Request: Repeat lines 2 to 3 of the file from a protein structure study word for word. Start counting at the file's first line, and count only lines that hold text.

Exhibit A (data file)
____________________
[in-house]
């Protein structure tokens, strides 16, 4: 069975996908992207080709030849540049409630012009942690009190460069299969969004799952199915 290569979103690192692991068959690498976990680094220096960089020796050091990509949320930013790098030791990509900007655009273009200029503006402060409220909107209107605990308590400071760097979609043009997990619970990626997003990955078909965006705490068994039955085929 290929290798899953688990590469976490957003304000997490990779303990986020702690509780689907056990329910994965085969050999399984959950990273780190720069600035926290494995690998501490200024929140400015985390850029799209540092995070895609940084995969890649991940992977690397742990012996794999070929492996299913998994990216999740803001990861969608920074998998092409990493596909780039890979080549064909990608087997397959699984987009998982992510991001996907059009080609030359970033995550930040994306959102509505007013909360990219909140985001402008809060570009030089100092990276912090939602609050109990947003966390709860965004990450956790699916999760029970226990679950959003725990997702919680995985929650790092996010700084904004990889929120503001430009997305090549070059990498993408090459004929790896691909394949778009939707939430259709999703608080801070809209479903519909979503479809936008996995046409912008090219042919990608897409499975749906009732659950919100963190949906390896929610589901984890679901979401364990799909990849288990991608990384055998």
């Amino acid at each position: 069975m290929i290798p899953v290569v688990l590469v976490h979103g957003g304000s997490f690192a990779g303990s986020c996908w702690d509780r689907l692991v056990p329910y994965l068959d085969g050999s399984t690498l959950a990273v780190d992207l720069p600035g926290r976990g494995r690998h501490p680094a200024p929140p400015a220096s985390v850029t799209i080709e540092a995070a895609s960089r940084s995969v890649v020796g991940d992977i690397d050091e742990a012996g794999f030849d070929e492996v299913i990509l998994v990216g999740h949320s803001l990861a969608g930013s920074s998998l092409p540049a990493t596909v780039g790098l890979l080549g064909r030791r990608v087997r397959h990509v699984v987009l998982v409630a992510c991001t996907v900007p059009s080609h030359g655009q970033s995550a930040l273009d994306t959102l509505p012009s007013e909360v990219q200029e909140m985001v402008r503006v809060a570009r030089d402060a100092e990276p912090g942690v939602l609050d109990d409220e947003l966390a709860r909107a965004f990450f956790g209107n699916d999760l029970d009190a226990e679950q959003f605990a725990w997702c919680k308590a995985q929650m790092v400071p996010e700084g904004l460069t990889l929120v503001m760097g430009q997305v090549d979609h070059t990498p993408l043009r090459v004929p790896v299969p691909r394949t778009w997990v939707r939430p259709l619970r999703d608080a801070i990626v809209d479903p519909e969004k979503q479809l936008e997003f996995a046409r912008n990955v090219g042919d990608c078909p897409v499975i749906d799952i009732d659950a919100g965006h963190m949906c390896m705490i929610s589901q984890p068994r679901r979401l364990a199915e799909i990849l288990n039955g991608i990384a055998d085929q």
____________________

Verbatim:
């Protein structure tokens, strides 16, 4: 069975996908992207080709030849540049409630012009942690009190460069299969969004799952199915 290569979103690192692991068959690498976990680094220096960089020796050091990509949320930013790098030791990509900007655009273009200029503006402060409220909107209107605990308590400071760097979609043009997990619970990626997003990955078909965006705490068994039955085929 290929290798899953688990590469976490957003304000997490990779303990986020702690509780689907056990329910994965085969050999399984959950990273780190720069600035926290494995690998501490200024929140400015985390850029799209540092995070895609940084995969890649991940992977690397742990012996794999070929492996299913998994990216999740803001990861969608920074998998092409990493596909780039890979080549064909990608087997397959699984987009998982992510991001996907059009080609030359970033995550930040994306959102509505007013909360990219909140985001402008809060570009030089100092990276912090939602609050109990947003966390709860965004990450956790699916999760029970226990679950959003725990997702919680995985929650790092996010700084904004990889929120503001430009997305090549070059990498993408090459004929790896691909394949778009939707939430259709999703608080801070809209479903519909979503479809936008996995046409912008090219042919990608897409499975749906009732659950919100963190949906390896929610589901984890679901979401364990799909990849288990991608990384055998």
């Amino acid at each position: 069975m290929i290798p899953v290569v688990l590469v976490h979103g957003g304000s997490f690192a990779g303990s986020c996908w702690d509780r689907l692991v056990p329910y994965l068959d085969g050999s399984t690498l959950a990273v780190d992207l720069p600035g926290r976990g494995r690998h501490p680094a200024p929140p400015a220096s985390v850029t799209i080709e540092a995070a895609s960089r940084s995969v890649v020796g991940d992977i690397d050091e742990a012996g794999f030849d070929e492996v299913i990509l998994v990216g999740h949320s803001l990861a969608g930013s920074s998998l092409p540049a990493t596909v780039g790098l890979l080549g064909r030791r990608v087997r397959h990509v699984v987009l998982v409630a992510c991001t996907v900007p059009s080609h030359g655009q970033s995550a930040l273009d994306t959102l509505p012009s007013e909360v990219q200029e909140m985001v402008r503006v809060a570009r030089d402060a100092e990276p912090g942690v939602l609050d109990d409220e947003l966390a709860r909107a965004f990450f956790g209107n699916d999760l029970d009190a226990e679950q959003f605990a725990w997702c919680k308590a995985q929650m790092v400071p996010e700084g904004l460069t990889l929120v503001m760097g430009q997305v090549d979609h070059t990498p993408l043009r090459v004929p790896v299969p691909r394949t778009w997990v939707r939430p259709l619970r999703d608080a801070i990626v809209d479903p519909e969004k979503q479809l936008e997003f996995a046409r912008n990955v090219g042919d990608c078909p897409v499975i749906d799952i009732d659950a919100g965006h963190m949906c390896m705490i929610s589901q984890p068994r679901r979401l364990a199915e799909i990849l288990n039955g991608i990384a055998d085929q």